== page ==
SolarWinds Saga – Where Do We Stand?

The investigation into the SolarWinds supply-chain attack continues apace. In this follow-up to our previous blog published in the immediate aftermath of the attack (see here), we cover some of the major discoveries concerning what is quickly becoming one of the costliest cyberattacks in history, both monetarily and in terms of intelligence lost.

The current state of play

In January, the US Director of National Intelligence (ODNI) stated that Russia was “likely” to be responsible for the elaborate and sophisticated supply-chain attack against SolarWinds and several US federal agencies. In a joint statement, the ODNI, FBI, NSA, and CISA stated that they believe the threat actors’ goal was to collect intelligence, rather than cause disruption or destruction. [1]

CEO of FireEye, Kevin Mandia, told media sources that while over 18,000 SolarWinds’ customers reportedly downloaded the Trojanised Orion update, only around 50 were “genuinely impacted” by the UNC2452 attacks. FireEye detected that they had been compromised after the attackers registered a device to the company’s multi-factor authentication (MFA) system using stolen credentials. [2]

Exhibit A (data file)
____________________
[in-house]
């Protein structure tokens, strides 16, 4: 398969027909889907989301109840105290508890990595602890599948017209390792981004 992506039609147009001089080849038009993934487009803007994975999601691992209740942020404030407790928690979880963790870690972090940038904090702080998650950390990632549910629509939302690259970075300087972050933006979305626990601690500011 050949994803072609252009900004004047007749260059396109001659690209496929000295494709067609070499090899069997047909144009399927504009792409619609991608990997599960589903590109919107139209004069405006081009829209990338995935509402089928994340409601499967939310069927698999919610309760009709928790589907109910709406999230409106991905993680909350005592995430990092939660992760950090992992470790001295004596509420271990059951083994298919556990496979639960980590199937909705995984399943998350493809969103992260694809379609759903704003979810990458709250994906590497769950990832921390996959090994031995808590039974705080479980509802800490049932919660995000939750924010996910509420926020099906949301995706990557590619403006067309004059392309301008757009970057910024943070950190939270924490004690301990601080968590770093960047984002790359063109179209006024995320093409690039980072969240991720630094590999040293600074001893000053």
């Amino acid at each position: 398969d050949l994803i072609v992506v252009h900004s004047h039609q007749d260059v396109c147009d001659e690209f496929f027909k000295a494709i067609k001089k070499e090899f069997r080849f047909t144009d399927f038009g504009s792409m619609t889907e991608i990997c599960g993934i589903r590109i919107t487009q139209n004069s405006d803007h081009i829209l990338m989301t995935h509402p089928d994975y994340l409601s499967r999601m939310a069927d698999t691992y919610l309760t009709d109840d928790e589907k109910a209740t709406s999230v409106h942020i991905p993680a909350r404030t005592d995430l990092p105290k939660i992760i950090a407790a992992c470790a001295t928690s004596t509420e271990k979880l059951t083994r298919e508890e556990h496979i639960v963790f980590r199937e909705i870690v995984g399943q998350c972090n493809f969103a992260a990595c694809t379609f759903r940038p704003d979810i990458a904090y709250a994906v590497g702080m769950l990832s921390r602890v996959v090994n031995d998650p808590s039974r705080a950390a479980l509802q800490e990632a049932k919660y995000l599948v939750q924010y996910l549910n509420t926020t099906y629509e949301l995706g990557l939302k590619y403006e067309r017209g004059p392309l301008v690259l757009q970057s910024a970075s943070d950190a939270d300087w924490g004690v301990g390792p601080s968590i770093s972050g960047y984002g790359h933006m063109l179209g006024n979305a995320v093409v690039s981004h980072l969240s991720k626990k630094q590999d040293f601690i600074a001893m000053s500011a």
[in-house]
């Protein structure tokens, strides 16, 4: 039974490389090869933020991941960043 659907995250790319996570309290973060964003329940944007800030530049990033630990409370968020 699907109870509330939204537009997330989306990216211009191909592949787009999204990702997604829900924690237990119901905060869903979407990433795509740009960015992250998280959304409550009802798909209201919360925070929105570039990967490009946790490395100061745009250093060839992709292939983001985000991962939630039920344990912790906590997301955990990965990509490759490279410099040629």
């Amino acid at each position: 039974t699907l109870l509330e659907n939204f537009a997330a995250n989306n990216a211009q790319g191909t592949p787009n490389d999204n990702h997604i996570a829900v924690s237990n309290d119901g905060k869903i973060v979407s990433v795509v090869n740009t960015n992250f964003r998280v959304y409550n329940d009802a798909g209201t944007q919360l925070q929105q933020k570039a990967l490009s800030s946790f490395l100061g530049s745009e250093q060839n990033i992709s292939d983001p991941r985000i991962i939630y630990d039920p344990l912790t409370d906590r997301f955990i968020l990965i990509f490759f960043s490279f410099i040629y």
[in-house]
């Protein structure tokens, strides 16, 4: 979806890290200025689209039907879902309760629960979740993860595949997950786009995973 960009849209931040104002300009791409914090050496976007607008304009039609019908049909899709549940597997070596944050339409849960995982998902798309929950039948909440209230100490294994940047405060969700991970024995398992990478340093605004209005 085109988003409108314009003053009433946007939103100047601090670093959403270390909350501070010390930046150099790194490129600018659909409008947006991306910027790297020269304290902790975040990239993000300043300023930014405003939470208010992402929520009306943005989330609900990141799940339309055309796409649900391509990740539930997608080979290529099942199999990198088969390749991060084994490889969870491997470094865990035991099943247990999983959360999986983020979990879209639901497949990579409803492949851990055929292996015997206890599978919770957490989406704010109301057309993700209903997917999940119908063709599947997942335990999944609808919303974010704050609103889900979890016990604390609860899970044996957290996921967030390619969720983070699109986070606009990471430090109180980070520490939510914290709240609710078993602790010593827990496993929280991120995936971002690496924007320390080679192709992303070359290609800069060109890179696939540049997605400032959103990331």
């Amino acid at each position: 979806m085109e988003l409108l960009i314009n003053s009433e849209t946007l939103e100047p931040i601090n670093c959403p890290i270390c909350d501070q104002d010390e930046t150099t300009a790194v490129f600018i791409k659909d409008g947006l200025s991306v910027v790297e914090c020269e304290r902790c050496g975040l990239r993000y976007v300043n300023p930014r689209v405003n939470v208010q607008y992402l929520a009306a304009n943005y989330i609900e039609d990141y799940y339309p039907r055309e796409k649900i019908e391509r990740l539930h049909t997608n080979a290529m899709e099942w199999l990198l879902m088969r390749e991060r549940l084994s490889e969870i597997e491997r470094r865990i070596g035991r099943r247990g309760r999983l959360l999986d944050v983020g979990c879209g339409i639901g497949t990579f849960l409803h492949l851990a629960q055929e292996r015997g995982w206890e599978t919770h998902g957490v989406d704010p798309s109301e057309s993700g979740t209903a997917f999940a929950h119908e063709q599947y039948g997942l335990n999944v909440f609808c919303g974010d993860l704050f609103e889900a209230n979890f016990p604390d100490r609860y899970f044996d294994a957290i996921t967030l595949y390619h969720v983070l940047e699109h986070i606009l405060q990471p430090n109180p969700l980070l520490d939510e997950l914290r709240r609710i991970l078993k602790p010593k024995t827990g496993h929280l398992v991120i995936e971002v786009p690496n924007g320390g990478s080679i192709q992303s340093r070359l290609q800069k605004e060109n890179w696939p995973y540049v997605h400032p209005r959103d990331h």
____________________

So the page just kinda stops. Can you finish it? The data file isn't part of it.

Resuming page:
The Cybersecurity and Infrastructure Security Agency (CISA) has shared multiple advisories for organisations to detect and respond to any successful UNC2452 intrusions. Notably, CISA reports that UNC2452 also employed password guessing, password spraying, and accessed poorly secured administrator credentials, reachable via external remote access services to breach its targets. These TTPs, albeit upgraded, are in-line with other Russian state-affiliated groups such as FancyBear (also known as APT28 or PawnStorm). [3, 4]

Findings from the investigation published by OrangeMatter revealed that the intrusion began in September 2019 and had a “dry run” in October 2019 when suspicious code was added and pushed to SolarWinds customers. This was later followed by the update containing SUNBURST in March 2020 that was downloaded by over 18,000 SolarWinds customers. Modification of the legitimate code was initiated by a custom implant dubbed SUNSPOT that monitored disk space usage before executing and creating files. [5, 6]

Who was affected?

The list of government organisations that are known to have been hit by the SolarWinds supply chain attack includes:

  • US Department of the Treasury;
  • US National Telecommunications and Information Administration (NTIA);
  • US Department of State;
  • National Institutes of Health (NIH) (Part of the US Department of Health);
  • US Department of Homeland Security (DHS);
  • US Department of Energy (DOE);
  • US Department of Justice (DOJ);
  • US National Nuclear Security Administration (NNSA);
  • Administrative Office (AO) of the US Court;
  • Several US state governments (specific states are undisclosed).